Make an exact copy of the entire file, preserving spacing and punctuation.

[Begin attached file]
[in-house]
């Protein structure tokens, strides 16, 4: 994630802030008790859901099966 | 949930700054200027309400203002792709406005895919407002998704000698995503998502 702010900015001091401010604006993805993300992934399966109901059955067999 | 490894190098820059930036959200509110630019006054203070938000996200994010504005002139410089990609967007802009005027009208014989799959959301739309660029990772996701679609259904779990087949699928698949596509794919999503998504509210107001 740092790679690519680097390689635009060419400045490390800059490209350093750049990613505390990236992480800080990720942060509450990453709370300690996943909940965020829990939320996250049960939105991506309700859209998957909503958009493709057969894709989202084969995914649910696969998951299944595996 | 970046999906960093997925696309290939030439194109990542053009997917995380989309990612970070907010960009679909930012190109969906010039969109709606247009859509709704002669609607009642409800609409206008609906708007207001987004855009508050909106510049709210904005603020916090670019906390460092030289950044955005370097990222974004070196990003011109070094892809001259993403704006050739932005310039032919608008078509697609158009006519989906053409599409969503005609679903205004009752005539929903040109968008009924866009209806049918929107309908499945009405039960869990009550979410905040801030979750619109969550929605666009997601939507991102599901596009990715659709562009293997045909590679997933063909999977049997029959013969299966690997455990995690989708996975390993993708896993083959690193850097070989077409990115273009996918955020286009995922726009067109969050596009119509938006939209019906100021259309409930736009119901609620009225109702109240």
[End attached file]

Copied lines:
[in-house]
């Protein structure tokens, strides 16, 4: 994630802030008790859901099966 | 949930700054200027309400203002792709406005895919407002998704000698995503998502 702010900015001091401010604006993805993300992934399966109901059955067999 | 490894190098820059930036959200509110630019006054203070938000996200994010504005002139410089990609967007802009005027009208014989799959959301739309660029990772996701679609259904779990087949699928698949596509794919999503998504509210107001 740092790679690519680097390689635009060419400045490390800059490209350093750049990613505390990236992480800080990720942060509450990453709370300690996943909940965020829990939320996250049960939105991506309700859209998957909503958009493709057969894709989202084969995914649910696969998951299944595996 | 970046999906960093997925696309290939030439194109990542053009997917995380989309990612970070907010960009679909930012190109969906010039969109709606247009859509709704002669609607009642409800609409206008609906708007207001987004855009508050909106510049709210904005603020916090670019906390460092030289950044955005370097990222974004070196990003011109070094892809001259993403704006050739932005310039032919608008078509697609158009006519989906053409599409969503005609679903205004009752005539929903040109968008009924866009209806049918929107309908499945009405039960869990009550979410905040801030979750619109969550929605666009997601939507991102599901596009990715659709562009293997045909590679997933063909999977049997029959013969299966690997455990995690989708996975390993993708896993083959690193850097070989077409990115273009996918955020286009995922726009067109969050596009119509938006939209019906100021259309409930736009119901609620009225109702109240």